Lombard Street is the original treatise on money markets written by Walter Bagehot in 1873, a piece that is especially relevant after the Great Financial Crisis. During Bagehot’s time, the now-familiar ideas of fractional reserve banking and cheap liquidity were new to the world. Before strong banking infrastructure was created, banks would always keep an equal amount of money in reserves as they lent out. If everyone wanted to withdraw their deposits at the same time there would be no issue. As the banking infrastructure grew, however, banks began to lend out more money than they held. They realized that they could increase profits by lending out more than they held in deposits, confident that they could meet any withdrawal demands as such demands were unlikely to occur all at once. This created the new and frightening possibility of an alarm. An alarm would lead to a panic if everyone wanted to withdraw their money at once and were prevented from doing so by the banks.
Bagehot is the first authority on how central banks ought to address such a panic, and his theory has received much attention as of late. While the theory has grown dramatically since it was first written, implementation—and prevention—can still be difficult. The U.S. was able to prevent a run on the money markets in 2008 from collapsing the economy, but was not able to prevent the run in the first place. The consensus seems to be, based on a recent Federal Reserve working paper, that we followed the monetarist model as put forward by Milton Friedman. However, this model is remarkably similar to Bagehot’s model, and I will compare the two in the final part of this series.
The upcoming blog posts will be a four-part series on Lombard Street, specifically tying the theories of Bagehot into contemporary issues of panics and central banking.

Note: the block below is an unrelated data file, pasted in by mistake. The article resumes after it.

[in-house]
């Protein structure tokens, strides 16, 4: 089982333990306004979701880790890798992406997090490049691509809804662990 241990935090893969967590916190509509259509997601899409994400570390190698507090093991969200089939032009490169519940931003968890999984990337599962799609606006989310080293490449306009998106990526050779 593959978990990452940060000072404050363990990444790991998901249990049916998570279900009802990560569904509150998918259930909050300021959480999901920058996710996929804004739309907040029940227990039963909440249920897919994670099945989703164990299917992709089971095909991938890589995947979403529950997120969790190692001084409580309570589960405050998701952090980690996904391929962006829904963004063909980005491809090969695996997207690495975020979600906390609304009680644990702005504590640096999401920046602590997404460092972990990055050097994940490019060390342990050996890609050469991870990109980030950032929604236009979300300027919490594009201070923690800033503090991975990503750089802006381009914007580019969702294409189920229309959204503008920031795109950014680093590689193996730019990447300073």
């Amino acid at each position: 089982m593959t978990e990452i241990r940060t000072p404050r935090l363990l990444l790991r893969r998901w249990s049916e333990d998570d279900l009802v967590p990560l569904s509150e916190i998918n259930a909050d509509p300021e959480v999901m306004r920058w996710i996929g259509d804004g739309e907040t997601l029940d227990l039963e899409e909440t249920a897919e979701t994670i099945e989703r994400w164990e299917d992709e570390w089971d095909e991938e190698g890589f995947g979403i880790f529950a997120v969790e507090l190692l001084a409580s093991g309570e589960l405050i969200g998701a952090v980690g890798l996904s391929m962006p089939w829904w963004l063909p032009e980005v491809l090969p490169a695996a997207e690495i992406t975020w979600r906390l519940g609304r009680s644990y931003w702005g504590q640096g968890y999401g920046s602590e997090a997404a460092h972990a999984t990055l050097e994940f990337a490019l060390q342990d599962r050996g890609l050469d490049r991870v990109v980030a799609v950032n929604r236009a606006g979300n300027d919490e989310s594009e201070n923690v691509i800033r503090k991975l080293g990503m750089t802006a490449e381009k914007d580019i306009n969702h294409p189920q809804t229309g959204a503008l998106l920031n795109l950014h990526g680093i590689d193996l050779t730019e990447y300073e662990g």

- Part One: The nature of panics and liquidity crises
- Part Two: What Bagehot suggests we do in a liquidity crisis, and how it applies today.
- Part Three: How money markets and central banks came to exist.
- Part Four: The Friedman ‘Monetarist’ models the Federal Reserve chose in 2008 and how it differs from Bagehot and other economic models.
[Or join the Facebook group, SchoolsAndThought, to read the first three parts early! That’s incentive!]
Part One: The Nature of Panics
Peel’s act was passed in England in 1844. It restricted the creation of currency to the central bank. Prior to 1844, all banks could issue their own legal tender. This system created the Bank of England as England’s central bank. It was the only bank that could issue currency. As a result all subsidiary banks were forced to work with this bank. This is the same system in use today with the Federal Reserve in the U.S. and the European Central Bank in the E.U.
Panics are intuitive in nature, but it is important to understand the working parts in a panic to understand its underlying economic causes. Even though panics all share the similar result of every person trying to withdraw their money at once, the reasons for the panic can vary drastically. These reasons must be considered when countering the panic.